The United States and South Korea have suspended for the rest of the year delicate bilateral talks for a new civilian atomic trade agreement, an anonymous source told the Yonhap News Agency on Thursday.
The longtime allies for some months have held negotiations for a new atomic accord that would replace the existing one, which is set to sunset in 2014. Seoul has pushed to be allowed to conduct more nuclear activities under the replacement deal, including pyroprocessing, an experimental plutonium reprocessing technology that recycles spent atomic fuel.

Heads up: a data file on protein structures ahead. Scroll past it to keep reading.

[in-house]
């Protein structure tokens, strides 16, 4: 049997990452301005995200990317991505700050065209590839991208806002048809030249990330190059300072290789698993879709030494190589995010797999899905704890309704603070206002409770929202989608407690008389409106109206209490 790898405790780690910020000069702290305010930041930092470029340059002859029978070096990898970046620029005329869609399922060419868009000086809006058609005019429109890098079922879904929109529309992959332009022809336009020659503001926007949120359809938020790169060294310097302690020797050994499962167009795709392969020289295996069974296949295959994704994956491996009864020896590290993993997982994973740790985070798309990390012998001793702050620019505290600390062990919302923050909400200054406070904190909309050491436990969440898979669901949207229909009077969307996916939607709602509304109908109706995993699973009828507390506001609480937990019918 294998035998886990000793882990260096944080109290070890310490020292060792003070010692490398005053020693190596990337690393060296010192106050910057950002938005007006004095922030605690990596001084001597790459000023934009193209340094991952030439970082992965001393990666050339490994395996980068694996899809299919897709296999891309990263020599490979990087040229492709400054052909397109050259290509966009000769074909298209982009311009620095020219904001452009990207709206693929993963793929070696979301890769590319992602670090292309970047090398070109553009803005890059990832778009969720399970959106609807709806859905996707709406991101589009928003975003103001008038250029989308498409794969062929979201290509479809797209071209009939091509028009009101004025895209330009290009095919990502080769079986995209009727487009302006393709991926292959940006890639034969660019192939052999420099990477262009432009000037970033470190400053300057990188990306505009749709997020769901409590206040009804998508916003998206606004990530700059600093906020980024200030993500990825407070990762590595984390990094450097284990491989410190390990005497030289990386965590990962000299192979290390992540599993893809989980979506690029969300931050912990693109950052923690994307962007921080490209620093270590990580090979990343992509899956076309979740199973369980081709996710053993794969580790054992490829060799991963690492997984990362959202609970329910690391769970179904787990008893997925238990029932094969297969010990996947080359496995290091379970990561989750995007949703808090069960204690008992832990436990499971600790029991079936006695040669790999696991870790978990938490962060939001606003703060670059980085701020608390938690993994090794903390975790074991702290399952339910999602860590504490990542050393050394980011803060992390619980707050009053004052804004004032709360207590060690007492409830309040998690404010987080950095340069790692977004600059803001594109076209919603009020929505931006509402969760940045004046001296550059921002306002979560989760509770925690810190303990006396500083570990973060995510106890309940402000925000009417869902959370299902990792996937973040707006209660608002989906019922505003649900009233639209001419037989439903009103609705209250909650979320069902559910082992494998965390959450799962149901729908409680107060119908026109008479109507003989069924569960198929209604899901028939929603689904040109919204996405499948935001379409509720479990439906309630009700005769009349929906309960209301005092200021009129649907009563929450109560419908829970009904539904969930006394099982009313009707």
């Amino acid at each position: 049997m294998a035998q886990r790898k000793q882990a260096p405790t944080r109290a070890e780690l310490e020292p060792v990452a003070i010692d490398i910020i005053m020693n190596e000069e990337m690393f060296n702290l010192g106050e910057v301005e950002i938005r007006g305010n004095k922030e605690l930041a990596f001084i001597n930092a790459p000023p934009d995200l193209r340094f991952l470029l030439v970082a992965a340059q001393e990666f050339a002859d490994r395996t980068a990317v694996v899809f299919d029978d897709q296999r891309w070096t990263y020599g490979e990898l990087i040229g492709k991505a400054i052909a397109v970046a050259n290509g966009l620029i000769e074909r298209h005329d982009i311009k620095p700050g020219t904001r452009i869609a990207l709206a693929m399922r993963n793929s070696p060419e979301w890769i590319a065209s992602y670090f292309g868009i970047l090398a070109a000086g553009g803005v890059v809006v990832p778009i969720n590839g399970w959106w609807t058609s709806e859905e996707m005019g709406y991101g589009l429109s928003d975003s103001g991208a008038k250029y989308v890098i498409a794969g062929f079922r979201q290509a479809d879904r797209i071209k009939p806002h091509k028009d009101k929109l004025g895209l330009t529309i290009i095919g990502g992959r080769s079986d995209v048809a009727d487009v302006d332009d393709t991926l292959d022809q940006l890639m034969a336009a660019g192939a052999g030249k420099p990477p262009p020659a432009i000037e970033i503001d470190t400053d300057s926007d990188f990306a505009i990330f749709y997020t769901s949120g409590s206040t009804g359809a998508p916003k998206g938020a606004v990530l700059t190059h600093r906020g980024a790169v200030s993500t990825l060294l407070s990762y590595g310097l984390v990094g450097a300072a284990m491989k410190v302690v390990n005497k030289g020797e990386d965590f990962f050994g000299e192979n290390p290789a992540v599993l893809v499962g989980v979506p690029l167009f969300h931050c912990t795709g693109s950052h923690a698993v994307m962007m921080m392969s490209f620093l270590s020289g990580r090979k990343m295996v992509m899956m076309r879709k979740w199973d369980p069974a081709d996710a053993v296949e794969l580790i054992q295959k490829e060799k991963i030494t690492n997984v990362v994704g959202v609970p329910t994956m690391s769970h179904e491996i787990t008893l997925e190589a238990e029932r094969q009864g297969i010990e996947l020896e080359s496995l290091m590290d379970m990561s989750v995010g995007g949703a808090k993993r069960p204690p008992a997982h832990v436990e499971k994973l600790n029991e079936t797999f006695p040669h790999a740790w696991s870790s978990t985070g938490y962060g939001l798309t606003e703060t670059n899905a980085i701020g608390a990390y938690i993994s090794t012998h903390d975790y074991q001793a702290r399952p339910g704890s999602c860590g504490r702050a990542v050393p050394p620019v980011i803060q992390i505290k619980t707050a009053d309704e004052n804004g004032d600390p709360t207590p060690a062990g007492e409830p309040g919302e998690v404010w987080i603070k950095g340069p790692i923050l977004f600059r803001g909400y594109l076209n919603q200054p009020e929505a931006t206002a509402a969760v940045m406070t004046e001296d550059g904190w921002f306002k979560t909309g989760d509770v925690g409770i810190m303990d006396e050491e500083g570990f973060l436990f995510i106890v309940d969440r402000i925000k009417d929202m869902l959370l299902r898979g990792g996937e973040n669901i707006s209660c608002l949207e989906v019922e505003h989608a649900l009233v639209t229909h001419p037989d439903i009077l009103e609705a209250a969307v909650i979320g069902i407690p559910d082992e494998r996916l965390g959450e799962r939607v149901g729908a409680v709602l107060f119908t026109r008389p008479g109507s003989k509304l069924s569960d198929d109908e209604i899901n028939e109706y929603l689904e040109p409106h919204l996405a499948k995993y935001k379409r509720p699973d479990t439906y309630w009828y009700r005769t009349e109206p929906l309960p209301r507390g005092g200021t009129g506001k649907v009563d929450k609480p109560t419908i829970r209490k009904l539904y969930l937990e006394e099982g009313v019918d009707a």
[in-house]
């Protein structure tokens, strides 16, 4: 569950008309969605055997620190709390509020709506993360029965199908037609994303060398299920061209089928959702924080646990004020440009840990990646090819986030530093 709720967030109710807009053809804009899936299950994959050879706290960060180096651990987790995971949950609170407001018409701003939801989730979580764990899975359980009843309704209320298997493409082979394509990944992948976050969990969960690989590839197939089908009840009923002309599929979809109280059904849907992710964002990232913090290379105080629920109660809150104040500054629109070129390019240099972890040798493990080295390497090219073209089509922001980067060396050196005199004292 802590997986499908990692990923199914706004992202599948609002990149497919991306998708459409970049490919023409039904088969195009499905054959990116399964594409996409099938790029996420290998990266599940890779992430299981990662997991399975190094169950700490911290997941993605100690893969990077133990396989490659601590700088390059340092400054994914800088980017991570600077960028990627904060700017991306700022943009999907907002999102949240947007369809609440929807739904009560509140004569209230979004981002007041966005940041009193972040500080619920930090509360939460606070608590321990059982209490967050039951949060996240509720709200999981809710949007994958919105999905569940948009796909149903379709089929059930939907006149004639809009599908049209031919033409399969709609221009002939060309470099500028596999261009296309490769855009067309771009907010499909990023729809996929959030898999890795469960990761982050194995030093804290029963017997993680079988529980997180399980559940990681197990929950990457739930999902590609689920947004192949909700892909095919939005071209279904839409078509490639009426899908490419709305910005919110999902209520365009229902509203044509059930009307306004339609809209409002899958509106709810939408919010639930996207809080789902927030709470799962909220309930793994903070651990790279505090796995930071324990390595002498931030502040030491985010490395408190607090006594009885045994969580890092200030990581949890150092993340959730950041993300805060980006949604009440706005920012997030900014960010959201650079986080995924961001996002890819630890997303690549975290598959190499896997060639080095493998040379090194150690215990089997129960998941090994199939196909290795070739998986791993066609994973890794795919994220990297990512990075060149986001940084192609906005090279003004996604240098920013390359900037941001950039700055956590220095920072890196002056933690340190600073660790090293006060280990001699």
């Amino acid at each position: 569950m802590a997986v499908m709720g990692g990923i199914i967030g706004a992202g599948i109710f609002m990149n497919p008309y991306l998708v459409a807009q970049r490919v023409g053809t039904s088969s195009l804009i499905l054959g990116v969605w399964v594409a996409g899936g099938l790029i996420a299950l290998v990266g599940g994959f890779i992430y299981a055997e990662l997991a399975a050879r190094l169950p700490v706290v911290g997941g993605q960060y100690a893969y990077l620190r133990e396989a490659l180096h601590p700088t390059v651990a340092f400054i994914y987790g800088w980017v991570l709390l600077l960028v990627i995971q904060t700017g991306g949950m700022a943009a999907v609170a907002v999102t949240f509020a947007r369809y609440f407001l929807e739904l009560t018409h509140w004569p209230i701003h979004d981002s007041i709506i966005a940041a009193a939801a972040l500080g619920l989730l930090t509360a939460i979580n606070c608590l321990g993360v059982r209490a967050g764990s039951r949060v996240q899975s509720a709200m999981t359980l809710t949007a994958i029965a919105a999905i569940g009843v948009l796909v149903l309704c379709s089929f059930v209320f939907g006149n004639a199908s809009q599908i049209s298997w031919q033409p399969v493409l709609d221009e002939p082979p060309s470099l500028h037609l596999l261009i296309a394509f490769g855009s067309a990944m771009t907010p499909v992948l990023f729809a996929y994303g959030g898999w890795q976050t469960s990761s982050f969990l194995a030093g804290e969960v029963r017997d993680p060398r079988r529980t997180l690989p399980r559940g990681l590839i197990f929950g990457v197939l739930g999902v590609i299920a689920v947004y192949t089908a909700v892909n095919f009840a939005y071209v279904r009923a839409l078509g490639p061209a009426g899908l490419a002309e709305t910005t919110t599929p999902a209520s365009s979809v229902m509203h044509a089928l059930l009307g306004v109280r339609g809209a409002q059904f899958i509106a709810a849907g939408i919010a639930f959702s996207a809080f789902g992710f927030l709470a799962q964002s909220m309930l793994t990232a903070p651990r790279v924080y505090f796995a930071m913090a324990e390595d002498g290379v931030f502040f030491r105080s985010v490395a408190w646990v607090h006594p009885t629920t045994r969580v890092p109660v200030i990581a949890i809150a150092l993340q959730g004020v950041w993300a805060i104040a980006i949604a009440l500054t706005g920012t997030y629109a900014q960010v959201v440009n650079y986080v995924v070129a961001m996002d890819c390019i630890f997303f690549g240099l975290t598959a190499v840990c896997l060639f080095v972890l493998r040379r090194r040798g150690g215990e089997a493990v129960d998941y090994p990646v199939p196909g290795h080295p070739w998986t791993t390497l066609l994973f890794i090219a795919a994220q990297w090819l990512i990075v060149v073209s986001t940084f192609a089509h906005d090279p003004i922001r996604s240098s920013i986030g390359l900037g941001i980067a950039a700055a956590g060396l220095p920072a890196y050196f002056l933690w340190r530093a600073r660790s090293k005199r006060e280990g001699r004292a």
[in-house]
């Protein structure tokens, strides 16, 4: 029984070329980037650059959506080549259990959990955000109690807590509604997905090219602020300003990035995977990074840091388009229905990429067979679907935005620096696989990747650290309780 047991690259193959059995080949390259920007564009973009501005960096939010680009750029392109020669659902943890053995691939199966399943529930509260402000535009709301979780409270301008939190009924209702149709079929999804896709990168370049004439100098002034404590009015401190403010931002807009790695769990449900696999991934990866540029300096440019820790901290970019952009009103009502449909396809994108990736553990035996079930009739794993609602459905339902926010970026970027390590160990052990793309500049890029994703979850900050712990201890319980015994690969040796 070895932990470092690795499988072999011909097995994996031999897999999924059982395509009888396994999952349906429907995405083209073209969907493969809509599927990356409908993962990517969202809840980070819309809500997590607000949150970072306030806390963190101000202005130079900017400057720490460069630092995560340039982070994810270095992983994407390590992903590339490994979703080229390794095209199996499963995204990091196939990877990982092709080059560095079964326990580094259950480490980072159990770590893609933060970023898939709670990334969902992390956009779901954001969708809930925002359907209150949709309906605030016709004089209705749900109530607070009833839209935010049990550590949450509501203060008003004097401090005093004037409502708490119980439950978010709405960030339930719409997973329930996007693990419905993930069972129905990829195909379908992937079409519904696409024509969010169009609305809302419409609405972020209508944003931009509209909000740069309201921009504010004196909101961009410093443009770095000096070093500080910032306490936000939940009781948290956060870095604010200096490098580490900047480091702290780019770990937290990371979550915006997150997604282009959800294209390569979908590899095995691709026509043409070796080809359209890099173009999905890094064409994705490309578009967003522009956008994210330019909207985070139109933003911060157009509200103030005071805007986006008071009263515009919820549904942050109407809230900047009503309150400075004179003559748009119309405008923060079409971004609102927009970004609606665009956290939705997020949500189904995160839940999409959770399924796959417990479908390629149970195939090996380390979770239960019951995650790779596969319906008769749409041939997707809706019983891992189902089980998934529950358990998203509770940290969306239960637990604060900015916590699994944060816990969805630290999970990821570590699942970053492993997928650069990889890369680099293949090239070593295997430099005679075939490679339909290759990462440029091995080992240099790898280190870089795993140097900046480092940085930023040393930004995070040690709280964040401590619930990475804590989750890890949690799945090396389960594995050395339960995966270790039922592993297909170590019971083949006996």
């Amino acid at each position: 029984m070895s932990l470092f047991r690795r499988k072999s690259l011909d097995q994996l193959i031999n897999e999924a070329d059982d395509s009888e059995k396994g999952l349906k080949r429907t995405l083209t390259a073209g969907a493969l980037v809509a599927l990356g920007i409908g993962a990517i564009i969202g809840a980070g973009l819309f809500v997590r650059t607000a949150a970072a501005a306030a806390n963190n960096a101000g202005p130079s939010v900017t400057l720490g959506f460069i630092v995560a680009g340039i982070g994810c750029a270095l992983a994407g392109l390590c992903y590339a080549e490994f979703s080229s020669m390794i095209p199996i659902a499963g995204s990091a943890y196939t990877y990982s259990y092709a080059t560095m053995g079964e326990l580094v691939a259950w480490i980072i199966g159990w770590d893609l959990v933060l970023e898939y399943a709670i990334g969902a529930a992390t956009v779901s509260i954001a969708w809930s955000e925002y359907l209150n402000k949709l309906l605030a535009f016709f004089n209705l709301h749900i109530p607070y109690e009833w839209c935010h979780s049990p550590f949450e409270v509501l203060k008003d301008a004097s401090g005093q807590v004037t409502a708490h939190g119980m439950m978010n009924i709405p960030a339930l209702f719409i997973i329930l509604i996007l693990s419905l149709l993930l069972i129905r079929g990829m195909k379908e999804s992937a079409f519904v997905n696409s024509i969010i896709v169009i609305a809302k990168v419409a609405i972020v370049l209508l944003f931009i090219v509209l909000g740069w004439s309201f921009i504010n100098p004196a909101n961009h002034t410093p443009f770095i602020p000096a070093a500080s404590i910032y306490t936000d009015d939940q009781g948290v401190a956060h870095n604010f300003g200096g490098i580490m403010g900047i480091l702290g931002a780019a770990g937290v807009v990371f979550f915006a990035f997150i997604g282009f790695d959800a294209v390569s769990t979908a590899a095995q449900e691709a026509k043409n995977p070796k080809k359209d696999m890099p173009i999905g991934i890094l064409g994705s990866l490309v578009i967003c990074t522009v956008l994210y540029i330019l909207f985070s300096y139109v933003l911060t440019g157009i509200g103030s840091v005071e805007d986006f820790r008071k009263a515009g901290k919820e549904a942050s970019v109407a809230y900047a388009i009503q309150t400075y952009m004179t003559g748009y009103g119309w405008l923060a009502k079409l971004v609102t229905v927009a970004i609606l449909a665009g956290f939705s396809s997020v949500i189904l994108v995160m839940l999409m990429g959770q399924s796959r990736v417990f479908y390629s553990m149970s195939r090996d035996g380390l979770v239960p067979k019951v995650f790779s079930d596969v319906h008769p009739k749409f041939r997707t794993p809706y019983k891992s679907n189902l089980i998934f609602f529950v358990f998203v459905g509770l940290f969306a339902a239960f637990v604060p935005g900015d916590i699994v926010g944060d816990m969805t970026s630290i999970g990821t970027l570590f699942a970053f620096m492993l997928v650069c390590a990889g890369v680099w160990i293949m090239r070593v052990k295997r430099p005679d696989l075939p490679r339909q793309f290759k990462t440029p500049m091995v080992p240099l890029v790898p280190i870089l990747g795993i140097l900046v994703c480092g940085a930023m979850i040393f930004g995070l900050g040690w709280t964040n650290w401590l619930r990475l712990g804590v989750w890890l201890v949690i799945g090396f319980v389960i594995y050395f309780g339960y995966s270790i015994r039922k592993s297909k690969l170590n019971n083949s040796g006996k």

Advocates of pyroprocessing argue it is more proliferation-resistant than traditional reprocessing as it leaves separated plutonium mixed in with other nuclear materials. Critics, however, are concerned that granting the South reprocessing rights would send a bad signal to international efforts to curb the spread of nuclear weapons-related technology.
"Actual talks are deemed difficult this year," the informed source said. South Korean President Lee Myung-bak, whose administration is winding to a close, "has decided to pass negotiations to the next administration," according to the source.